I am using a solar power system to provide electricity to the various pumps that help the tank stay healthy for the shrimps. But here in Missouri, we have had unusually high temperatures for May and June. The shrimp do well in warm water temperatures (see page 9 of ON THE GROWTH RATE OF THE FRESHWATER PRAWN, MACROBRACHIUM ROSENBERGII), and the best temperature for maximum growth is 84o F.
However, in our storage shed that is used to house the electronic components of the solar power system, the feed, water testing kits, and air pumps, the temperatures exceeded 110o F on several days. These can cause early failure of two primary components of the system, the solar controller and the inverter. I had already installed a USB-powered fan to cool the solar controller but not anticipate the need to control the internal shed temperature. But the power inverter failed.
I was able to identify a major source of the heating in the shed. I had the air pumps inside the shed and it turned out that the models that I had used were noted (by user reviews) to “run hot”. Indeed, when running, I noticed that the temperature around the pumps was running about 98o F (significantly higher than the outside temperature). I built a shelf outside of the shed to mount the pumps. I also replaced the pumps with pumps that user reviews didn’t mention as “running hot”.
I also built a “swamp” cooler for the inside of the shed. A “swamp” cooler is a cooling unit that uses water evaporation to cool air. As water evaporates, it removes energy from the air around it. Forcing a stream of air across a water-saturated mesh has the net result of the air leaving the cooler at a significantly lower temperature. The only drawback is that this works best when the outside humidity is less than 80%. Here is MO we consistently run 50% – 70% humidity, but any cooling can be welcome in this situation. Here is a link to a video the shows how to construct a swamp cooler from a 5 gal. bucket (https://www.youtube.com/watch?v=aHbQYajfGqM). I modified the cooler by nesting two 5 gal. plastic buckets so I could have more water for the pump. I also used a fan and a water pump that are powered via USB (I have two USB ports on the solar controller). After installing and running the cooler, the inside shed temperature has not gone above 95o F with the air pumps moved outside.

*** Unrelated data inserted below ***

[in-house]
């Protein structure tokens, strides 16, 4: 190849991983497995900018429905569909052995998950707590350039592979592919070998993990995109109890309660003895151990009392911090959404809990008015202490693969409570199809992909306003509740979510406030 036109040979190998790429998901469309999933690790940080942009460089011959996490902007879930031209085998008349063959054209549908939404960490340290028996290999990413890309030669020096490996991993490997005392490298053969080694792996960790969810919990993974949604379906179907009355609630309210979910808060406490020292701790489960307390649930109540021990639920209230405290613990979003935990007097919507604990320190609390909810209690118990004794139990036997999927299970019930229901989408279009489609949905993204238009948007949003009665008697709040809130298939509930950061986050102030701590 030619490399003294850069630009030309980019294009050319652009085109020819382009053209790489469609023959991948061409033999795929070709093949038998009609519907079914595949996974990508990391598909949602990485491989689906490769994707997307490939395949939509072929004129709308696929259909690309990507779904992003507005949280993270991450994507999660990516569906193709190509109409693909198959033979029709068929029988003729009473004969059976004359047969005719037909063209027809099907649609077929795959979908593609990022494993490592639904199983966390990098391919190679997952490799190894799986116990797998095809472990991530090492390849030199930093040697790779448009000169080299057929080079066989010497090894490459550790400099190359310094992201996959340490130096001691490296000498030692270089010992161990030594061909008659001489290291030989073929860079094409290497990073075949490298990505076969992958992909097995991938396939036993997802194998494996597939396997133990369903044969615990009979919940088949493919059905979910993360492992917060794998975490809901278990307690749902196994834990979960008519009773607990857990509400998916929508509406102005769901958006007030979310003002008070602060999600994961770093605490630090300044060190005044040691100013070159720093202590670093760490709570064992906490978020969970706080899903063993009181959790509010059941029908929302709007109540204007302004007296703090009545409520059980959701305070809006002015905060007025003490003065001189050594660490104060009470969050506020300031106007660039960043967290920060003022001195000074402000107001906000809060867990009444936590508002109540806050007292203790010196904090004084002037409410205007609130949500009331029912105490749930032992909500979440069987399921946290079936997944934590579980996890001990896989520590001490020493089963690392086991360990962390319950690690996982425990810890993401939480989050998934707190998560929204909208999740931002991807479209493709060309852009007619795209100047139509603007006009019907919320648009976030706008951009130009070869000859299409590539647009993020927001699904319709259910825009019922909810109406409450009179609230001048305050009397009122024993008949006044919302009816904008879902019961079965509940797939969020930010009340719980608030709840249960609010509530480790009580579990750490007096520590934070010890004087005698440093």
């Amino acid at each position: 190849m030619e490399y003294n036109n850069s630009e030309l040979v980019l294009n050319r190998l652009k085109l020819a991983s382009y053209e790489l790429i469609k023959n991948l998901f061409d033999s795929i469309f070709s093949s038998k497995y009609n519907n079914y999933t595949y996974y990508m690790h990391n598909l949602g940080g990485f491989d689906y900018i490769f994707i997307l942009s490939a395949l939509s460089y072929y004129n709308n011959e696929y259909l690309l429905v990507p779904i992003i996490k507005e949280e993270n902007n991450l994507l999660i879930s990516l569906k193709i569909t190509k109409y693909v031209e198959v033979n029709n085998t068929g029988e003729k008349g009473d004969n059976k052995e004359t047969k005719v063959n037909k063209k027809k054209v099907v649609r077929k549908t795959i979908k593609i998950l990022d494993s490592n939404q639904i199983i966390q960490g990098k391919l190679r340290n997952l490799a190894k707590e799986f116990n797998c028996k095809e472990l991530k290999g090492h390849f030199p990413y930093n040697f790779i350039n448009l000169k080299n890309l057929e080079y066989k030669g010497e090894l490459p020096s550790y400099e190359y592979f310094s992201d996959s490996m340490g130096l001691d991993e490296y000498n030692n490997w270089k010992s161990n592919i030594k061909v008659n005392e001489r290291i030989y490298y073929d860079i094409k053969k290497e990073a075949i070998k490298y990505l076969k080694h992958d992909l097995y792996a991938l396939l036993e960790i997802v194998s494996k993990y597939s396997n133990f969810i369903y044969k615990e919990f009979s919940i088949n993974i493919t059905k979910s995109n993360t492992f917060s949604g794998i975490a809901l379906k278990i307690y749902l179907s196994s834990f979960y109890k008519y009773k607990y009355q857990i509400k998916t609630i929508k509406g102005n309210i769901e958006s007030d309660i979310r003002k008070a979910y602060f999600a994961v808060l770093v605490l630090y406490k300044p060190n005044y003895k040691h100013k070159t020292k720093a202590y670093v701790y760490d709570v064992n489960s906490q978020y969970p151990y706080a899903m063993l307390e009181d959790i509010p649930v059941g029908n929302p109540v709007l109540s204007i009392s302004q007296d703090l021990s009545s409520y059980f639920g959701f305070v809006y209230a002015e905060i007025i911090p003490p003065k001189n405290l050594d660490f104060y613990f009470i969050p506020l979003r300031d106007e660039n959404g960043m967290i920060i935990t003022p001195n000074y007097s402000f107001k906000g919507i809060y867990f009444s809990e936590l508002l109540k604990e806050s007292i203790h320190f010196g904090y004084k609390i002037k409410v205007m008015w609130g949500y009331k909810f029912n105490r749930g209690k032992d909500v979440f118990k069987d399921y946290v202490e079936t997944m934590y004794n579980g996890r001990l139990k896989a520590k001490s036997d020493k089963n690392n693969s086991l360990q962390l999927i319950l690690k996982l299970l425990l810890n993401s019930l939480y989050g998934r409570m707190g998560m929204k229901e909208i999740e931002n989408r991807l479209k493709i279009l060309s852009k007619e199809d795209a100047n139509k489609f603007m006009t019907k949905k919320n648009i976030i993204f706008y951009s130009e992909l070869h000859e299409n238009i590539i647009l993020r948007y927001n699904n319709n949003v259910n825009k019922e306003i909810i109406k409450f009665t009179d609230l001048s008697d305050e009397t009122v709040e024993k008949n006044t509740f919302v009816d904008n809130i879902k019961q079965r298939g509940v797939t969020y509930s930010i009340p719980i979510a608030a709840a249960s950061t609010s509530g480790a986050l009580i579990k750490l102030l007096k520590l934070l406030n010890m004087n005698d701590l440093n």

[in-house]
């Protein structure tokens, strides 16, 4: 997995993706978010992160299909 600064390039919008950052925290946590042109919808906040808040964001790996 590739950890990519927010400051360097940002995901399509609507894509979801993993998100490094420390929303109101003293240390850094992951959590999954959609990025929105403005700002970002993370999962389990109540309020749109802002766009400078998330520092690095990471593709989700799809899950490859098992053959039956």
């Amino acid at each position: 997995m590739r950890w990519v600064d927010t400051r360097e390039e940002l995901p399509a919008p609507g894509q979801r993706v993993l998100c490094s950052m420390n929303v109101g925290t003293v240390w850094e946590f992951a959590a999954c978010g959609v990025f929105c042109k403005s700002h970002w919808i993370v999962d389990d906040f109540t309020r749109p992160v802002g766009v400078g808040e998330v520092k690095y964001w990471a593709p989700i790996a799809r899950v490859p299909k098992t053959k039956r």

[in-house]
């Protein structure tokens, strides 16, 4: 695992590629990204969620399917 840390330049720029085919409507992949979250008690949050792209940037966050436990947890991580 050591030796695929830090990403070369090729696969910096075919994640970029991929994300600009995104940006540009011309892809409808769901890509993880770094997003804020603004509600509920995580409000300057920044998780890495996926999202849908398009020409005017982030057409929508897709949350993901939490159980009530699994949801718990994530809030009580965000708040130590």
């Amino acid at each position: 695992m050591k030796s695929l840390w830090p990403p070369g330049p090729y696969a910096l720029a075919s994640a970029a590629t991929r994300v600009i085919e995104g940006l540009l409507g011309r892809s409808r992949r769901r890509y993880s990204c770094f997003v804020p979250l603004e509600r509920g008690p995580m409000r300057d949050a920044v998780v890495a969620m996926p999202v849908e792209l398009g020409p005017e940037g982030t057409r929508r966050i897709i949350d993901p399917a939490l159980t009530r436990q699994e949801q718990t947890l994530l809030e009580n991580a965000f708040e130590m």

The failure of the inverter was most likely because of the high temperatures. Converting 12 v DC to 110 v AC releases a great deal of energy. Inverters have internal switched that will turn off the power conversion when the circuit board gets too hot. If this function is used too often, the switch will fail and the associated failure alarm will be triggered even if no devices are connected to the inverter. This happened to my inverter and I ordered a replacement with a higher wattage rating.
Fortunately, my battery float charger has a direct AC power cord and I am able to run the pumps from that until I get the new inverter installed.